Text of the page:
The church has been fishing for a long time in our North American context using methods learned from our forebearers and business books. We caught lots of fish for lots of decades using the attractional church methods. But like the disciples, we have been fishing all night long and we are experiencing fewer and fewer results. It is time to start casting our nets on the right side of the boat.
One the common complaints regarding the safety measures of quarantining and isolation to prevent the spread of Covid has been feelings of loneliness. Churches are
Easter dancing does not just happen. You cannot go about business as usual, then wake up Easter Sunday ready to dance. For one who spends most of his life in the good Midwestern emotional middle, it requires lots of preparation for me to have the emotional and spiritual vulnerability necessary to channel this level of enthusiasm. Easter dancing is a crescendo, not an exercise in spontaneity.
But when the cross becomes the only lens through which to examine the Christian experience, we miss out on many other rich elements both scripture and tradition have to offer. By over-emphasizing one part of the story, our spiritual and scriptural imaginations become closed off to the power of the full resurrection story.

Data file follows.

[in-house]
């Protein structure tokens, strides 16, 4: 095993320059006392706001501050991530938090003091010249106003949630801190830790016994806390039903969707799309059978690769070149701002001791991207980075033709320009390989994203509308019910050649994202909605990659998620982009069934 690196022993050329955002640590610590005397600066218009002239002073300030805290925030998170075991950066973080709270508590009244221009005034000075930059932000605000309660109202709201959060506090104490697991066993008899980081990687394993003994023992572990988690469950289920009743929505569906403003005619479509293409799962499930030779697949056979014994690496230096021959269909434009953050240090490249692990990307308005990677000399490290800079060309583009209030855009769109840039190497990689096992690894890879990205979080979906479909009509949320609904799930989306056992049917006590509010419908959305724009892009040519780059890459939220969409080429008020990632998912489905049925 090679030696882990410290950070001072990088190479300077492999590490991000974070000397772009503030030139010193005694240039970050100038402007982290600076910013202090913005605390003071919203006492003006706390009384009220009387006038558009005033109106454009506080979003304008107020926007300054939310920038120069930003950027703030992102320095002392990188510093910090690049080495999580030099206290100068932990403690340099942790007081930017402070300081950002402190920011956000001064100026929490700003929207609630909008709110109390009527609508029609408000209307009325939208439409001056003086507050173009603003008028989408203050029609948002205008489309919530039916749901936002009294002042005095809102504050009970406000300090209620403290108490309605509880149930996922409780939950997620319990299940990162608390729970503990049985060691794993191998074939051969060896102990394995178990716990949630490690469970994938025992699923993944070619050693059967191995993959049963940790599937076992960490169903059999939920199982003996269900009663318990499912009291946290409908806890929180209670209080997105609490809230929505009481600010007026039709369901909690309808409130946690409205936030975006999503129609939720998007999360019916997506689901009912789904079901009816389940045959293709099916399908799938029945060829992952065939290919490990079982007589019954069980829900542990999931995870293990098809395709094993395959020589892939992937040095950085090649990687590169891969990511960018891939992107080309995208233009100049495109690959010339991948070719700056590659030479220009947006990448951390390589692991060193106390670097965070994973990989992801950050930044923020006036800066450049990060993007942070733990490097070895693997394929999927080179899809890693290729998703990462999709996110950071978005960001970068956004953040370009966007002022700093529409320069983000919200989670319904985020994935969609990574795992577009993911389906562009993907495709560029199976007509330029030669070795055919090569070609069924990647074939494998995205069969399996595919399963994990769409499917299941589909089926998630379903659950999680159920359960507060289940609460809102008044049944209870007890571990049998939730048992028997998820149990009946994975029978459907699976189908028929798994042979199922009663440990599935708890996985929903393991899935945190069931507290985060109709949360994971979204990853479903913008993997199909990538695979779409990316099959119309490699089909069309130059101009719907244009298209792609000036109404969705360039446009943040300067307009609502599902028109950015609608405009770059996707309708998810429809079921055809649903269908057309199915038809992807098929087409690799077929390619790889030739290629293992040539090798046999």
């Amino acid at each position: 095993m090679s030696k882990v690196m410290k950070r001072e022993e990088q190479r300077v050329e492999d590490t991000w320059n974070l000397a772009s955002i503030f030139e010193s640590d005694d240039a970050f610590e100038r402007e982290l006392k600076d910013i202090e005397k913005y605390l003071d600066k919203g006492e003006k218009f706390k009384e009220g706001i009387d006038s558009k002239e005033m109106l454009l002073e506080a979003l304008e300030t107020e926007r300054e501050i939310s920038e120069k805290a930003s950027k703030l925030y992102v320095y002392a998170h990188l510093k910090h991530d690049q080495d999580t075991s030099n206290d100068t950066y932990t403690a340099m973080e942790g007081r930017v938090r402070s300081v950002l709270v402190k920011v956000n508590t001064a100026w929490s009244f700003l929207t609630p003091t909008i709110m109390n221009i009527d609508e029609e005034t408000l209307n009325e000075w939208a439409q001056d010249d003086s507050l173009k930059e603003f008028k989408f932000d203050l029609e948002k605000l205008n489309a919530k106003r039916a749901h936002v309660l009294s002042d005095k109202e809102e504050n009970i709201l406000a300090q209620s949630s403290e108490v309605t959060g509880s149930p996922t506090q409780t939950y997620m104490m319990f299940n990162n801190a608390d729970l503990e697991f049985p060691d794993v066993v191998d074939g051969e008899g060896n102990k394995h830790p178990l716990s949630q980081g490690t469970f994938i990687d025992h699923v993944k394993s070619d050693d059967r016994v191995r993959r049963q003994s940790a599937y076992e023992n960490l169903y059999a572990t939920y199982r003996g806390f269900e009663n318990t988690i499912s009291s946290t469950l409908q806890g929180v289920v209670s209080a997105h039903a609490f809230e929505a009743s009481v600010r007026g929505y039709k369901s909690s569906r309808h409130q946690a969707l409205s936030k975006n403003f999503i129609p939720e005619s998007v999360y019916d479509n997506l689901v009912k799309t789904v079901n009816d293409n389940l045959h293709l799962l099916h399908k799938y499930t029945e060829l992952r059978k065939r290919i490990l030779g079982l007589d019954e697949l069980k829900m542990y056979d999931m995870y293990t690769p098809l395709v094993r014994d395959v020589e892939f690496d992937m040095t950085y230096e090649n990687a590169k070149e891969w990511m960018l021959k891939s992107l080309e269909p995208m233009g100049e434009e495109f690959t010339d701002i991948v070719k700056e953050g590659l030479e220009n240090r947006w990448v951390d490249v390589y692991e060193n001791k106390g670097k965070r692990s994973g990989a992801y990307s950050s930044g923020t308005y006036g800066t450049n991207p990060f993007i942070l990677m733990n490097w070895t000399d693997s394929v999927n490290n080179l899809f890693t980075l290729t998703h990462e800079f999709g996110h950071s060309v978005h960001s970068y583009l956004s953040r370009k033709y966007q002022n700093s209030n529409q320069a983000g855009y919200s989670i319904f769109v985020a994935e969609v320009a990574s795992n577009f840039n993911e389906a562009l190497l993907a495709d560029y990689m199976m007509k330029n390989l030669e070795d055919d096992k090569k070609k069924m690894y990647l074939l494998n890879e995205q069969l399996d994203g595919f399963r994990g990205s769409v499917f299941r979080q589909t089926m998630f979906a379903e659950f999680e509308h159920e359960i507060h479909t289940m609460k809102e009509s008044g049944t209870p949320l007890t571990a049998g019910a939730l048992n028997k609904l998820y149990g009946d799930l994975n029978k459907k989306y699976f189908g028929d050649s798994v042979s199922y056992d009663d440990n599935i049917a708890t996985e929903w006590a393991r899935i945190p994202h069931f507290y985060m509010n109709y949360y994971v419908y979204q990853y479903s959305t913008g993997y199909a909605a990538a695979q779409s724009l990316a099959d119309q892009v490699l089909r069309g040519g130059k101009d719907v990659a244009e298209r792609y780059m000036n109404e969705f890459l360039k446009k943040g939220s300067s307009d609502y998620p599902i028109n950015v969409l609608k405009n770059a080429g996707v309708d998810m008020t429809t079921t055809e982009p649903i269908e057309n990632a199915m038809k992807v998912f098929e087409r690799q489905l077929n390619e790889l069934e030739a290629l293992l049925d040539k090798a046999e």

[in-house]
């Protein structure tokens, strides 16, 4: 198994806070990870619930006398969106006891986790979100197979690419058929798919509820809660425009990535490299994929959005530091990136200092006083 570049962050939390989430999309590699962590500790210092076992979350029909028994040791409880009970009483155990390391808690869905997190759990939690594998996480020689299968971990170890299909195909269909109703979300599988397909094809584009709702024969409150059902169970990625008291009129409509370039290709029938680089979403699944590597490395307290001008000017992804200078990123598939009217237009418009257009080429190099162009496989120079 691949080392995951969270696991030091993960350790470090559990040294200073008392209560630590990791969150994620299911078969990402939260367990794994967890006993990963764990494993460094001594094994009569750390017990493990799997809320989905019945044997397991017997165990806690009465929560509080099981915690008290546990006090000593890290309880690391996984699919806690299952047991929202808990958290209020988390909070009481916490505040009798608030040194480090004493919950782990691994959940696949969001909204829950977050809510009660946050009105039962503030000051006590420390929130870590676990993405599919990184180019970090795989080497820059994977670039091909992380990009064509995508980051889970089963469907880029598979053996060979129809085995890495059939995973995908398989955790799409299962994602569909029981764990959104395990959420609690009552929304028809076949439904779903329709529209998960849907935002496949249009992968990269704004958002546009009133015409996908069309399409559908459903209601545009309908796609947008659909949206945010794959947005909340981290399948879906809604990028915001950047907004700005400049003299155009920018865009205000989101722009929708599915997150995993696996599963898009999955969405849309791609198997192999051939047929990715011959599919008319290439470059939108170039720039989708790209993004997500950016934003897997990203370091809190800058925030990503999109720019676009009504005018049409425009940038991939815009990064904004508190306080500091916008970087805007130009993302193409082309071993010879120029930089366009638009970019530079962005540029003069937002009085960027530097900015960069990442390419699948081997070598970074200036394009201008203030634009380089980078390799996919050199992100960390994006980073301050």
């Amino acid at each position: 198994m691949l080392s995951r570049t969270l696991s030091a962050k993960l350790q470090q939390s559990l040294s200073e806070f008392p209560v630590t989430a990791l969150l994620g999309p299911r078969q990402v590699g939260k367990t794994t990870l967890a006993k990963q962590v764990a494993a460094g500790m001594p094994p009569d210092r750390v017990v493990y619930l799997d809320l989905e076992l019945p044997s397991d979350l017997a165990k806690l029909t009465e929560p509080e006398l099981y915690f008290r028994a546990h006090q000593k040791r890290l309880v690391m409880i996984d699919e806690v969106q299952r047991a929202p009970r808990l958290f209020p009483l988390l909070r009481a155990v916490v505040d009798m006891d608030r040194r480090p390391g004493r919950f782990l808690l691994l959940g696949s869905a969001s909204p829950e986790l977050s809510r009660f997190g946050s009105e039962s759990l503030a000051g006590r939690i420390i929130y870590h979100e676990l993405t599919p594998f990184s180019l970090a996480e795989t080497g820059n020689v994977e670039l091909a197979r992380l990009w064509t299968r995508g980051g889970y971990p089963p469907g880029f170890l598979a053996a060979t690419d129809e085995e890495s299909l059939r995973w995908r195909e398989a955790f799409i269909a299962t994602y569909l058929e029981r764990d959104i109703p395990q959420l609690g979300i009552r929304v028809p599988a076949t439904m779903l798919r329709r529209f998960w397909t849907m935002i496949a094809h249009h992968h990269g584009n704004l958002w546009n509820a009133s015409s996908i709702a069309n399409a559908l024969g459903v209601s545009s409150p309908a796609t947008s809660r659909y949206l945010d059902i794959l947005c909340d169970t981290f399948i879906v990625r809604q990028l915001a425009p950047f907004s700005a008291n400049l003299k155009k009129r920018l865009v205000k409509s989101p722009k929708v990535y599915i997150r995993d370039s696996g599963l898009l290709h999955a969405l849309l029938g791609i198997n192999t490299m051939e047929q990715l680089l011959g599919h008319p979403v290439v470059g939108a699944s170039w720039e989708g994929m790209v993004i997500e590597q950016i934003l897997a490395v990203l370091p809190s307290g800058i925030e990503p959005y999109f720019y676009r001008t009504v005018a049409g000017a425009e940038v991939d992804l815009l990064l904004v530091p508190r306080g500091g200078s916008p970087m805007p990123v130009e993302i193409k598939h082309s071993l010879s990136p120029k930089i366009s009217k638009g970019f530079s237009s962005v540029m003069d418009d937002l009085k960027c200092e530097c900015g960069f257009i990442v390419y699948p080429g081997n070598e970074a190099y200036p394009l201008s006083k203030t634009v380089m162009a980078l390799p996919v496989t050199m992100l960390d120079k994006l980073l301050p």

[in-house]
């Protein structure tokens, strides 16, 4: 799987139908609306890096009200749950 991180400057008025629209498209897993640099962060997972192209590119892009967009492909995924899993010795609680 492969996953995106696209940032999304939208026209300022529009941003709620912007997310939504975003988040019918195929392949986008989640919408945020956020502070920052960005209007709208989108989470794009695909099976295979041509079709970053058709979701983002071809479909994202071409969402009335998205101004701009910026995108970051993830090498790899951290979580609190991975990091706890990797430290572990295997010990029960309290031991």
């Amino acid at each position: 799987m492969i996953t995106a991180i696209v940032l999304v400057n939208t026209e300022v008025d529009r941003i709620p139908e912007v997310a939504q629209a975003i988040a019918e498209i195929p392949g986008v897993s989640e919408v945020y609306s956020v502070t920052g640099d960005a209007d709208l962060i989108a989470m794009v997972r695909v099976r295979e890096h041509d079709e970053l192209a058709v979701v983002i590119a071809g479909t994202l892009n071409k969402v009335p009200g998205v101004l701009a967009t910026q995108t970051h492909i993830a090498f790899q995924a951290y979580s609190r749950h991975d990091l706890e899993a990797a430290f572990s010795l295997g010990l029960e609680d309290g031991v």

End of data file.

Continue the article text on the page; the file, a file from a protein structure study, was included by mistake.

I utilize the Book of Common Prayer’s daily office to help guide my daily (well…near daily) devotional practice. It provides a structure I find comforting as it guides me through a series of prayers, petitions, and a psalm, Old Testament, New Testament, and Gospel reading each day. Baptists are well known for our love of scripture. Using a resource like the BCP gives me multiple touch points on God’s biblical narrative each day. Collectively the well-worn set of prayers and scriptures continue to shape me as I learn more about myself and my relationship to Christ and his church.